Frost, Robert 1874–1963
Pulitzer Prize-winning American poet, Frost celebrated especially the rural aspects of New England.
Besides the Frost that everybody knows there is one whom no one even talks about. Everybody knows what the regular Frost is: the one living poet who has written good poems that ordinary readers like without any trouble and understand without any trouble: the conservative editorialist and self-made apothegm-joiner, full of dry wisdom and free, complacent, Yankee enterprise…. It is this "easy" side of Frost that is most attractive to academic readers, who are eager to canonize any modern poet who condemns in example the modern poetry which they condemn in precept; and it is this side that has helped to get him neglected or depreciated by intellectuals—the reader of Eliot or Auden usually dismisses Frost as something inconsequentially good that he knew about long ago. Ordinary readers think Frost the greatest poet alive, and love some of his best poems almost as much as they love some of his worst ones. He seems to them a sensible, tender, humorous poet who knows all about trees and farms and folks in New England, and still has managed to get an individualistic, fairly optimistic, thoroughly American philosophy out of what he knows; there's something reassuring about his poetry, they feel—almost like prose. Certainly there's nothing hard or odd or gloomy about it.
These views of Frost, it seems to me, come either from not knowing his poems well enough or from knowing the wrong poems too well. Frost's best-known poems, with a few exceptions, are not his best poems at all;… [one] can make a list of ten or twelve of Frost's best poems that is likely to seem to anybody too new to be true. Here it is: "The Witch of Coös," "Neither Out Far Nor In Deep," "Directive," "Design," "A Servant to Servants," "Provide Provide," "Home-Burial," "Acquainted with the Night," "The Pauper Witch of Grafton" (mainly for its ending), "An Old Man's Winter Night," "The Gift Outright," "After Apple-Picking," "Desert Places," and "The Fear."… [So] far from being obvious, optimistic, orthodox, many of these poems are extraordinarily subtle and strange, poems which express an attitude that, at its most extreme, makes pessimism seem a hopeful evasion; they begin with a flat and terrible reproduction of the evil in the world and end by saying: It's so; and there's nothing you can do about it; and if there were, would you ever do it? The limits which existence approaches and falls back from have seldom been stated with such bare composure.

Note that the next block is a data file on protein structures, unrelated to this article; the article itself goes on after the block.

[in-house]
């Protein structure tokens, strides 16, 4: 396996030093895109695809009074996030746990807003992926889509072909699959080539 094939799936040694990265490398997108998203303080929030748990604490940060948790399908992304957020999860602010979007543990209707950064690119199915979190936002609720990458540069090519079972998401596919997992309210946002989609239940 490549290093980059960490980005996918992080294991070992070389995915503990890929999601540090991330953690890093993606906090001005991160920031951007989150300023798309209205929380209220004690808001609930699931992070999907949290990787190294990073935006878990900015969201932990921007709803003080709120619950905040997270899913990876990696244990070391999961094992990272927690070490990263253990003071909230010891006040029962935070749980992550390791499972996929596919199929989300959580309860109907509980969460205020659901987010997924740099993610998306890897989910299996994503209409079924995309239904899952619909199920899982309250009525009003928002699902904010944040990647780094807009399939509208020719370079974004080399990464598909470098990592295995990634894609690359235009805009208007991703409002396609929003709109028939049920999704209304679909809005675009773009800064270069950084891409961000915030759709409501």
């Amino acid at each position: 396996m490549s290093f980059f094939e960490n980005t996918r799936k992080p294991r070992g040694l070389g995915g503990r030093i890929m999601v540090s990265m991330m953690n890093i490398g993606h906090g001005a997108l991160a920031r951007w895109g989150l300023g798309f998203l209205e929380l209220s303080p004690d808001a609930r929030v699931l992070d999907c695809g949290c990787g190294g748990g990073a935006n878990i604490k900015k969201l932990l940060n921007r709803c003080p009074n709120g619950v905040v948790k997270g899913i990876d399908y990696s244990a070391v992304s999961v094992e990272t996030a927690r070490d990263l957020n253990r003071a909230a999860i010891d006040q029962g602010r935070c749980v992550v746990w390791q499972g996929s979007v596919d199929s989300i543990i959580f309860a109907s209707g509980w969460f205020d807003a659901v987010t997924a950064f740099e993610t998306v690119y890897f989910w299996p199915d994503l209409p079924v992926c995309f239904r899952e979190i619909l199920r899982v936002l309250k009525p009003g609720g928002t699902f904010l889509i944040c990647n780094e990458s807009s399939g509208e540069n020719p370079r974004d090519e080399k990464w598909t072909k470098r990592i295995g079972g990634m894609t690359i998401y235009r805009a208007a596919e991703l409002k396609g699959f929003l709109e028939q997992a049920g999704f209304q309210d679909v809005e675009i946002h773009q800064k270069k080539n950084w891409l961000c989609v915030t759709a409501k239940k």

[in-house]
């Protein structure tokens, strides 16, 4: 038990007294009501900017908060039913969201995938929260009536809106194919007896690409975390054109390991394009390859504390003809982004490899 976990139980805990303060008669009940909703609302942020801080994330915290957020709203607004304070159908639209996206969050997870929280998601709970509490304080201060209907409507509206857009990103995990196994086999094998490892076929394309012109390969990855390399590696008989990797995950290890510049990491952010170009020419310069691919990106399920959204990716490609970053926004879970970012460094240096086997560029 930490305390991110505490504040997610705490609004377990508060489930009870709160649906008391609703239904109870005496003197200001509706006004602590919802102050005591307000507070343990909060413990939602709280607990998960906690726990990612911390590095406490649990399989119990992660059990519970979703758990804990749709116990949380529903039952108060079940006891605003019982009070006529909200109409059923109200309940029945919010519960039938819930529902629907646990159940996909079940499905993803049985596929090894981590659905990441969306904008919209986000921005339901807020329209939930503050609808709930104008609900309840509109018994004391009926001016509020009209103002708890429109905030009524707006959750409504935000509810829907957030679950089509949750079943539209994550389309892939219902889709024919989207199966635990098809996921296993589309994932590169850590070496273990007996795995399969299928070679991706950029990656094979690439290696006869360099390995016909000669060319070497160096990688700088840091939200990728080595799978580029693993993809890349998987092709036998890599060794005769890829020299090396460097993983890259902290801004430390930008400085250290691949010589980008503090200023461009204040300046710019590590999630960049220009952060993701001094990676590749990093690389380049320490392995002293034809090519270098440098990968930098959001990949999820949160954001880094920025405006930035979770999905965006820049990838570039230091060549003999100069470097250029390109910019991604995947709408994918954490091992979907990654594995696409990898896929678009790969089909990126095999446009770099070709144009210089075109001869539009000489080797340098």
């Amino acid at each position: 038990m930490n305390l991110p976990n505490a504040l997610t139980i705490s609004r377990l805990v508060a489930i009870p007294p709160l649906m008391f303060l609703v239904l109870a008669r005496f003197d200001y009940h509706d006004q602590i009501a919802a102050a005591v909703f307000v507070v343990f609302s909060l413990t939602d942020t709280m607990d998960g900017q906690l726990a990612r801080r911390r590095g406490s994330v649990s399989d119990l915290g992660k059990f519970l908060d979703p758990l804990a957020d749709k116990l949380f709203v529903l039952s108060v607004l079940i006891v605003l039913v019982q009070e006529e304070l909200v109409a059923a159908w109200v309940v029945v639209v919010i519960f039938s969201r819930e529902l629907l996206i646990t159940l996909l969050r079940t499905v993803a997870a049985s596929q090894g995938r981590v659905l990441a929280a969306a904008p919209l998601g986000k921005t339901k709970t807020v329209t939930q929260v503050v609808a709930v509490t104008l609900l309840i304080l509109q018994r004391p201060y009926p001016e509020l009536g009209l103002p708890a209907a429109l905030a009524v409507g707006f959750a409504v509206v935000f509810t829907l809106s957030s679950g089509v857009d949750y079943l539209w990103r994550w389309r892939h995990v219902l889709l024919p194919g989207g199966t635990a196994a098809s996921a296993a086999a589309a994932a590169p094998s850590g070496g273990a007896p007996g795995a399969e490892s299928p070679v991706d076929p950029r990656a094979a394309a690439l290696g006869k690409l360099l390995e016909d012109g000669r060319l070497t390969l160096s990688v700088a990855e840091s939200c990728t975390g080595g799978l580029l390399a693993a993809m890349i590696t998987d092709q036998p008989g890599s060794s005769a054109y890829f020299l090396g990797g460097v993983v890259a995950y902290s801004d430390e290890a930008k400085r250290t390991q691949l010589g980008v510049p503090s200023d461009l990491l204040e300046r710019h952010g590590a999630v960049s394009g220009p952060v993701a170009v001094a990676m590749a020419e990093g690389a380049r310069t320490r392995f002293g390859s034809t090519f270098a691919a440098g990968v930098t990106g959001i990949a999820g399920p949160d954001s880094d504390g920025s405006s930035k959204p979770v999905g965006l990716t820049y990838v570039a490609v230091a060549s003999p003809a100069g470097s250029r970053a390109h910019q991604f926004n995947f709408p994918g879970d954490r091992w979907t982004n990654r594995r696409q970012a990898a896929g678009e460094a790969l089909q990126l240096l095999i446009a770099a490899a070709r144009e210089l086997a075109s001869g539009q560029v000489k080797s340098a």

Frost's virtues are extraordinary. No other living poet has written so well about the actions of ordinary men: his wonderful dramatic monologues or dramatic scenes come out of a knowledge of people that few poets have had, and they are written in a verse that uses, sometimes with absolute mastery, the rhythms of actual speech. (From "The Other Frost," pp. 26-33)
Frost is that rare thing, a complete or representative poet, and not one of the brilliant partial poets who do justice, far more than justice, to a portion of reality, and leave the rest of things forlorn. When you know Frost's poems you know surprisingly well how the world seemed to one man, and what it was to seem that way: the great Gestalt that each of us makes from himself and all that isn't himself is very clear, very complicated, very contradictory in the poetry. The grimness and awfulness and untouchable sadness of things, both in the world and in the self, have justice done to them in the poems, but no more justice than is done to the tenderness and love and delight; and everything in between is represented somewhere too, some things willingly and often and other things only as much—in Marianne Moore's delicate phrase—"as one's natural reticence will allow." If some of the poems come out of a cynical commonsense that is only...
(The entire section contains 2677 words.)
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- Critical Essays